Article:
Derek Kidner, in his book The Wisdom of Proverbs, Job, and Ecclesiastes, makes some helpful observations about Job’s friends and why God was angry with their counsel. Kidner’s words are a stern reminder to us to proceed very carefully in matters of sympathetic grieving (“weep with those who weep”) and counsel.
It is possible to dismiss these friends of Job too lightly, for the book does no present them as hypocrites arriving to gloat (see 2:11-13), nor as heretics offering manifestly false doctrines, nor again as fools producing no serious arguments…Yet these men are ‘miserable comforters’ not only in Job’s estimation (16:2) but even more strongly in God’s (42:7-9)…A closer look at the material shows that the basic error of Job’s friends is that they overestimate their grasp of truth, misapply the truth they know, and close their minds to any facts that contradict what they assume. That being so, if the book is attacking anything its target is not the familiar doctrines of other Scriptures, such as God’s justice and benevolence, his care for the righteous and punishment of the wicked, or the general law that what one sows one reaps. Rather, it attacks the arrogance of pontificating about the application of these truths, and of thereby misrepresenting God and misjudging one’s fellow man. (60-61).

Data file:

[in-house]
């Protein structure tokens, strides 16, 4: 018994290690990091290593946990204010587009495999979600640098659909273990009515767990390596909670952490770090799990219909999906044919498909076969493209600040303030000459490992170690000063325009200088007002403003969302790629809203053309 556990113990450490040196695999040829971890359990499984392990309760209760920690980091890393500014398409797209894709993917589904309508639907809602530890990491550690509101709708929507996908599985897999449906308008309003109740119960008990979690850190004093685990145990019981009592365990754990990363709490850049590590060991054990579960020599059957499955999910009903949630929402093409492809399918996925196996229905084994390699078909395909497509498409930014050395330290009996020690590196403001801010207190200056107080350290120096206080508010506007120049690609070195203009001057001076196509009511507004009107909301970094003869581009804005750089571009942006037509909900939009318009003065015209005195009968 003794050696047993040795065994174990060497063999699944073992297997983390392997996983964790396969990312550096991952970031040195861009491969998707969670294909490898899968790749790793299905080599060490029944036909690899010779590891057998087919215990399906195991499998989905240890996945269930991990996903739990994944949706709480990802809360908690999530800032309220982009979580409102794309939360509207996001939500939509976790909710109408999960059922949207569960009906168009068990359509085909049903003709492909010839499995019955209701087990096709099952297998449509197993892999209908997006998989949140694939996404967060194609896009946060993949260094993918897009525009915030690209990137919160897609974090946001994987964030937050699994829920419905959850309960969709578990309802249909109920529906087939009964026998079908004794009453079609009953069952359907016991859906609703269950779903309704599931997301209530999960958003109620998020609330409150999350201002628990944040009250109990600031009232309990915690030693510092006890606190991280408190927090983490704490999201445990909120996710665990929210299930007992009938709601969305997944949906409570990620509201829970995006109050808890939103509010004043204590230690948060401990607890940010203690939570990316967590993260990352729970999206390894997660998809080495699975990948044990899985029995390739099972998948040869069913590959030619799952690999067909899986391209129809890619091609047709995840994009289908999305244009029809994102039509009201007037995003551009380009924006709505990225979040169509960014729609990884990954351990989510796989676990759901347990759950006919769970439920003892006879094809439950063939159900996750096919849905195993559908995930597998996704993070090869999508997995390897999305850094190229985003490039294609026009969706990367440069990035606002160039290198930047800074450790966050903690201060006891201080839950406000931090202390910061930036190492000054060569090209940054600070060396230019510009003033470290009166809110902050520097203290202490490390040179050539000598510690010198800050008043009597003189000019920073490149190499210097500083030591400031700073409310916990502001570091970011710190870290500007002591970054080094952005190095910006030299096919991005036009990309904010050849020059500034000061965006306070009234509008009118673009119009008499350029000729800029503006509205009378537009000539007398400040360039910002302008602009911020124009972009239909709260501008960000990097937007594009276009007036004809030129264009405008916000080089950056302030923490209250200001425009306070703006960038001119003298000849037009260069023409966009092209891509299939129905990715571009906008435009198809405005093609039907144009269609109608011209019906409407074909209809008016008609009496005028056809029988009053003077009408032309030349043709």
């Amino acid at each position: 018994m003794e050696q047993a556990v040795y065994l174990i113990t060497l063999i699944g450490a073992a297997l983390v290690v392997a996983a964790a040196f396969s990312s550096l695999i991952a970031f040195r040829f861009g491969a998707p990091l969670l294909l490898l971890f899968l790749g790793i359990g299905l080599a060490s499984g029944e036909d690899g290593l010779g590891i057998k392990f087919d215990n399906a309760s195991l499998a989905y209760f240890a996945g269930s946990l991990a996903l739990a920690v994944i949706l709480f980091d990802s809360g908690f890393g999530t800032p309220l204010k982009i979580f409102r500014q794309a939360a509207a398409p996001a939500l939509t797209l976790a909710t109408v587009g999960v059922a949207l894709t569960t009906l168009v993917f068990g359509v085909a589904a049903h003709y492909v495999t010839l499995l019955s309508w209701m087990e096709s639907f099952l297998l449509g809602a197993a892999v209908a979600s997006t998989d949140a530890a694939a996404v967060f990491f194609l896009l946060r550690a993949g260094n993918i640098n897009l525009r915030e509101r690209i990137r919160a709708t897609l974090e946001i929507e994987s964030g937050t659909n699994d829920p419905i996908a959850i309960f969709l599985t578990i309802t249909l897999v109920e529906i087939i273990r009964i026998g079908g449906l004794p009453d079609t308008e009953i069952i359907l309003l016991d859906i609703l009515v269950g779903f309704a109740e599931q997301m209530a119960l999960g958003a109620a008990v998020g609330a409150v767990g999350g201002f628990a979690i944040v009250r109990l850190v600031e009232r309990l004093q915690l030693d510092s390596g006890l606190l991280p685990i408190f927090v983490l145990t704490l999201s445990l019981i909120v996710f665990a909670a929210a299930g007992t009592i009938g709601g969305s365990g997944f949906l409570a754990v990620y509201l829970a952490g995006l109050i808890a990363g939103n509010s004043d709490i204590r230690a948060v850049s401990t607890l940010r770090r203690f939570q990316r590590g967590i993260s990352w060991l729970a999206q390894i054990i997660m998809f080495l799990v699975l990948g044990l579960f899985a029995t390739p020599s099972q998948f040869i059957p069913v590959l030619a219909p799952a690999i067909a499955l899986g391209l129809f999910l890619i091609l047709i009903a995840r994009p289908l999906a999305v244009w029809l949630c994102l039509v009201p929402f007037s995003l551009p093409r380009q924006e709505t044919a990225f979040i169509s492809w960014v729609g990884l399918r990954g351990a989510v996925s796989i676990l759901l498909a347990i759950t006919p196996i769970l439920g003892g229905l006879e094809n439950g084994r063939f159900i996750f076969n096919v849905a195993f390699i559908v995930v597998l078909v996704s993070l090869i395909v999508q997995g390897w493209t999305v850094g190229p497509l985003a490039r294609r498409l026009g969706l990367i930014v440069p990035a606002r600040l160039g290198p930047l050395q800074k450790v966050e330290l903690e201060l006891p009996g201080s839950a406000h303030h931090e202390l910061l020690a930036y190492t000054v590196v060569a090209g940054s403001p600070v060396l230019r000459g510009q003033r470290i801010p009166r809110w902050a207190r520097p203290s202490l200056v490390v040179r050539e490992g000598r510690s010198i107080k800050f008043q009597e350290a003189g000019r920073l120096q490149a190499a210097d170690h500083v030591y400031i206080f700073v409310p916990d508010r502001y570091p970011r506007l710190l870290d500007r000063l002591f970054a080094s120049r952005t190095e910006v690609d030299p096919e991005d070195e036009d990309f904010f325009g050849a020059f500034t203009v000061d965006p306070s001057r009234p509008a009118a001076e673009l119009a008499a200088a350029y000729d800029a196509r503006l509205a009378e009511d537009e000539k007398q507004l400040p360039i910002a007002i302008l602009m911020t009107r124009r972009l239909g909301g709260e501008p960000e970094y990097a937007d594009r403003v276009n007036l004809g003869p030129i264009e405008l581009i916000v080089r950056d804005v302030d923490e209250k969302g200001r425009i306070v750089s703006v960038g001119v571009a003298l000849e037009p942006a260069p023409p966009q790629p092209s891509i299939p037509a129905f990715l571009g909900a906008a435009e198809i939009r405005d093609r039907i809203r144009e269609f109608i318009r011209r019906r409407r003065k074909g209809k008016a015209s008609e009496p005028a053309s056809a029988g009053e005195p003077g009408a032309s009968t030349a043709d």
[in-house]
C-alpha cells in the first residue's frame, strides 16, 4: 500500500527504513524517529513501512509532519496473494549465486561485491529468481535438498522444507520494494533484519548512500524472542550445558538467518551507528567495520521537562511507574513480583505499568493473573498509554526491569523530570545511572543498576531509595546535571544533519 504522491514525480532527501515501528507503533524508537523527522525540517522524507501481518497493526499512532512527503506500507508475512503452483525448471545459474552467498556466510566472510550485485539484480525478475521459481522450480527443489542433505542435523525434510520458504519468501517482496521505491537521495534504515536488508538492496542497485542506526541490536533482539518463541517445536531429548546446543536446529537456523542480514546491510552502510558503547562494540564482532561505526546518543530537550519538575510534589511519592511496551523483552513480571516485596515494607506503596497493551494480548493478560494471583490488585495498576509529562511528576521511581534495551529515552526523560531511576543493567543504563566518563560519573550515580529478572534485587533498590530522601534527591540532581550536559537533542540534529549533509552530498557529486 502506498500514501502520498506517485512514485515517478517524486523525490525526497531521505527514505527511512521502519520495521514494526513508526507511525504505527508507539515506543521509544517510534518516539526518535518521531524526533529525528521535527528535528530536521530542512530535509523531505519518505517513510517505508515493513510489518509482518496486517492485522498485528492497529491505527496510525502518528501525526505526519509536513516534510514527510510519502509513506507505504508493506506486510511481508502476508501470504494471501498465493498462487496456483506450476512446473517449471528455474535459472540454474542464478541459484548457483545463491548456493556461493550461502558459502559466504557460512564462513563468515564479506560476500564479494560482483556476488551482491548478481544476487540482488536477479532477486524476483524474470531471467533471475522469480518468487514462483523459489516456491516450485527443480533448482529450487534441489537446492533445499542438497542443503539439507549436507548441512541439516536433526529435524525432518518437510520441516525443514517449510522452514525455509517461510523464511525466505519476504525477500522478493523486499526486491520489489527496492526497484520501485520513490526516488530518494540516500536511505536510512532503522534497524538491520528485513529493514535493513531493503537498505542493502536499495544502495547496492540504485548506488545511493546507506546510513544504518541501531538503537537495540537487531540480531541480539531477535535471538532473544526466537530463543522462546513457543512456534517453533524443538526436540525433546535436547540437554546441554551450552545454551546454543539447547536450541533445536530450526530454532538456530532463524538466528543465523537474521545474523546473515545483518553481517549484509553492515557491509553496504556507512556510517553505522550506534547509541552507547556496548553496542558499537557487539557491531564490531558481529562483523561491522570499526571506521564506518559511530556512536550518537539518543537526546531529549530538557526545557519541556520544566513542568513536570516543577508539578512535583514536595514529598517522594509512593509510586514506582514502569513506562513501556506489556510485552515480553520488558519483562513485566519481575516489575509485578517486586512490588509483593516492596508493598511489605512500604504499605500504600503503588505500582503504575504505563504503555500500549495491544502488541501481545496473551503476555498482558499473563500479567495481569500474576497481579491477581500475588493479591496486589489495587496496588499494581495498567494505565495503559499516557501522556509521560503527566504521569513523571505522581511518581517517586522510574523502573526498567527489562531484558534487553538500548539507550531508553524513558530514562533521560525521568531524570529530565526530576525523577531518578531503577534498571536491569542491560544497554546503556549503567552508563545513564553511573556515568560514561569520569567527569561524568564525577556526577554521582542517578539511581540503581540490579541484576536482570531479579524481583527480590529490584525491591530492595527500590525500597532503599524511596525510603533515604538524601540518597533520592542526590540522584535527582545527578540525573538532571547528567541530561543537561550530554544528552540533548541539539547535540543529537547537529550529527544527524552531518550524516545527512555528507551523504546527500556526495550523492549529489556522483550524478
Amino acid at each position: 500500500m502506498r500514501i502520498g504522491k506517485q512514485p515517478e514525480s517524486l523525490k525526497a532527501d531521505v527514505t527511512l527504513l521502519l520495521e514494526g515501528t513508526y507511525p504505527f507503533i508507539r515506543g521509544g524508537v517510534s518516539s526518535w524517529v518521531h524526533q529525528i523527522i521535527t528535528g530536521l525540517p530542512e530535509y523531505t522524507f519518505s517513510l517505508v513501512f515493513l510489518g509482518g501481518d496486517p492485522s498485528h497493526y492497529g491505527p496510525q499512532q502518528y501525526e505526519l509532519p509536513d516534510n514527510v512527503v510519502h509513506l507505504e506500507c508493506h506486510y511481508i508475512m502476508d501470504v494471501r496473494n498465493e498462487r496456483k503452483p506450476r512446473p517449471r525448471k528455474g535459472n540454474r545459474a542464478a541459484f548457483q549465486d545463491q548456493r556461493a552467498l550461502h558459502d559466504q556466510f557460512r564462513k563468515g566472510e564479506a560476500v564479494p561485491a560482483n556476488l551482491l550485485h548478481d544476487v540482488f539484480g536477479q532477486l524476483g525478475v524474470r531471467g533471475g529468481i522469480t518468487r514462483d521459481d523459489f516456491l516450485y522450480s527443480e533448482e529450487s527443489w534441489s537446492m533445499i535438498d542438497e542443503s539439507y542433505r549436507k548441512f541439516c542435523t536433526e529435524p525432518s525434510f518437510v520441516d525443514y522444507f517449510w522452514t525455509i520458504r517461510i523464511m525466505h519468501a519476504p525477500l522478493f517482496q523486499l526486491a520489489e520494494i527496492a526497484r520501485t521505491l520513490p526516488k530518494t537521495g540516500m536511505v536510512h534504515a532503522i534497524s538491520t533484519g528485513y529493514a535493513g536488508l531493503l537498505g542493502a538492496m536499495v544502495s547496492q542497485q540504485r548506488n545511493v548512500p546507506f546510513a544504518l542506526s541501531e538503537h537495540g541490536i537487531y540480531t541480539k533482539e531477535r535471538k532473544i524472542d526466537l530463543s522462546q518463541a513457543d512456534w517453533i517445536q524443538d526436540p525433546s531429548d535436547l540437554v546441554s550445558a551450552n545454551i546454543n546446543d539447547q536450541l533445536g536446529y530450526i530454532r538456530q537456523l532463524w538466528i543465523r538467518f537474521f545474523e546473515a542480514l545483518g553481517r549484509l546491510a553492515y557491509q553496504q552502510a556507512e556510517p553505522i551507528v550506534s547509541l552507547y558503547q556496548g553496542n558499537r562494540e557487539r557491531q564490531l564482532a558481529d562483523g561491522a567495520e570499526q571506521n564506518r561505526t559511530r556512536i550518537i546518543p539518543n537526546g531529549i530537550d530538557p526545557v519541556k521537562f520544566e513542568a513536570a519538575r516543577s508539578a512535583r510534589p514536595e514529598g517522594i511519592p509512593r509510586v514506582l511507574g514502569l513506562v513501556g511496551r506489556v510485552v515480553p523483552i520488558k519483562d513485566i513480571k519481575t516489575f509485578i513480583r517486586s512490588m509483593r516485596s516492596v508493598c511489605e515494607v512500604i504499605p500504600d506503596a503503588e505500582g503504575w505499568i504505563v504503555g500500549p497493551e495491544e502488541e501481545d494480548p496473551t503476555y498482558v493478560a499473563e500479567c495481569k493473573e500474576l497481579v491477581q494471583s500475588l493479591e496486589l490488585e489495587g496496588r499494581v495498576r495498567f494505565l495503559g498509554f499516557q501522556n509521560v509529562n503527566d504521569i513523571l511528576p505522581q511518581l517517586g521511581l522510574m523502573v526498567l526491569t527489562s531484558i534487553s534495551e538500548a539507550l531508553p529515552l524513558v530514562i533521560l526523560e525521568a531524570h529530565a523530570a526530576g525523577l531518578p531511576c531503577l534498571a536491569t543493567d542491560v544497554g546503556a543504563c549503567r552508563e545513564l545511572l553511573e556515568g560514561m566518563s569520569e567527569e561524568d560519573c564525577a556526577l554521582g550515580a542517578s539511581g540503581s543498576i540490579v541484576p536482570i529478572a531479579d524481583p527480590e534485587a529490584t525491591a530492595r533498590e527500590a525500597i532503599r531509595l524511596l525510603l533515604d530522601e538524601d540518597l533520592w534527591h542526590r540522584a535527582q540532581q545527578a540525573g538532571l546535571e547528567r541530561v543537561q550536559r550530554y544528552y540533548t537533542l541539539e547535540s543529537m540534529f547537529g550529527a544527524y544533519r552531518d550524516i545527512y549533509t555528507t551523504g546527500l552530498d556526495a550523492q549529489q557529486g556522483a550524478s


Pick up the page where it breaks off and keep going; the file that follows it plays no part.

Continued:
Thus we must be careful not to misapply God’s Word to specific situations in which we are called to comfort and counsel. One example of this could be the misapplication of Proverbs 22:6, “Train up a child in the way he should go and he will not depart from it,” when we grieve alongside of parents whose child is out-of-control. We could begin to question otherwise godly parents, and suggest that they have been disobedient to the Lord and negligent in their parenting. But this would be the wrong way to apply this verse, since the Proverbs are given as general principles as to how the world works, not absolute promises. In such a case, we could have godly parents, who, overall, raised their child in a Christ-centered, God-honoring fashion, and yet have to endure the outright rebellion of a sinning child. Yet if we are not careful, we could come alongside of these parents in their grief and only deepen their pain by misapplying the truth of God’s Word. So the story Job’s friends serves as a (true) cautionary tale to us and exhorts us to use great care when we grieve with and counsel others.